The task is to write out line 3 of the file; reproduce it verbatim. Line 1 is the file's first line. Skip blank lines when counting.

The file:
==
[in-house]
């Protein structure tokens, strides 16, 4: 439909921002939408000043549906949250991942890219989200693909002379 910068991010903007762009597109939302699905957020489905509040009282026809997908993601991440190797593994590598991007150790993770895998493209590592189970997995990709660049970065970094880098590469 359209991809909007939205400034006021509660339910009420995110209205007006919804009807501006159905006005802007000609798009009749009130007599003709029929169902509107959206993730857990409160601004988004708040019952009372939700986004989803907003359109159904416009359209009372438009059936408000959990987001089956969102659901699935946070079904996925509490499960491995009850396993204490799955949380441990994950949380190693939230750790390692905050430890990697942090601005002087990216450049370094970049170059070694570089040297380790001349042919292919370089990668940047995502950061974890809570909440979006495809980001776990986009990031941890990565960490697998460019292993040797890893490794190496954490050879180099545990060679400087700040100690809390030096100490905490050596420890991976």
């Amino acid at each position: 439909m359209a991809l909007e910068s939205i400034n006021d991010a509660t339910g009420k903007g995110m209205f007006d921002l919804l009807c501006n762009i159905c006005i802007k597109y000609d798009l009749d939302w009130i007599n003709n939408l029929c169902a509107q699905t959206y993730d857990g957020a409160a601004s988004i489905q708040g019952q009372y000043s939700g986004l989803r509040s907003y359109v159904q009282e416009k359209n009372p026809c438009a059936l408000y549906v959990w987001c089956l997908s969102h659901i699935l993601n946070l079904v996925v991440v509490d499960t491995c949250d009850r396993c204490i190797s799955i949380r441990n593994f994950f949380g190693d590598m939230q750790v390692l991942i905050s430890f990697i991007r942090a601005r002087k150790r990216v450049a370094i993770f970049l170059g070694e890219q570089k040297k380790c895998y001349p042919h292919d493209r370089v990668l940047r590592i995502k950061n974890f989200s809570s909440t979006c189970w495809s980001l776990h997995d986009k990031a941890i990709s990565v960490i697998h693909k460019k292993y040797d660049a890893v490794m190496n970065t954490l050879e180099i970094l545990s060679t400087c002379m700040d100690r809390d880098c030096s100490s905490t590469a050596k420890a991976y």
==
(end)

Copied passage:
């Amino acid at each position: 439909m359209a991809l909007e910068s939205i400034n006021d991010a509660t339910g009420k903007g995110m209205f007006d921002l919804l009807c501006n762009i159905c006005i802007k597109y000609d798009l009749d939302w009130i007599n003709n939408l029929c169902a509107q699905t959206y993730d857990g957020a409160a601004s988004i489905q708040g019952q009372y000043s939700g986004l989803r509040s907003y359109v159904q009282e416009k359209n009372p026809c438009a059936l408000y549906v959990w987001c089956l997908s969102h659901i699935l993601n946070l079904v996925v991440v509490d499960t491995c949250d009850r396993c204490i190797s799955i949380r441990n593994f994950f949380g190693d590598m939230q750790v390692l991942i905050s430890f990697i991007r942090a601005r002087k150790r990216v450049a370094i993770f970049l170059g070694e890219q570089k040297k380790c895998y001349p042919h292919d493209r370089v990668l940047r590592i995502k950061n974890f989200s809570s909440t979006c189970w495809s980001l776990h997995d986009k990031a941890i990709s990565v960490i697998h693909k460019k292993y040797d660049a890893v490794m190496n970065t954490l050879e180099i970094l545990s060679t400087c002379m700040d100690r809390d880098c030096s100490s905490t590469a050596k420890a991976y």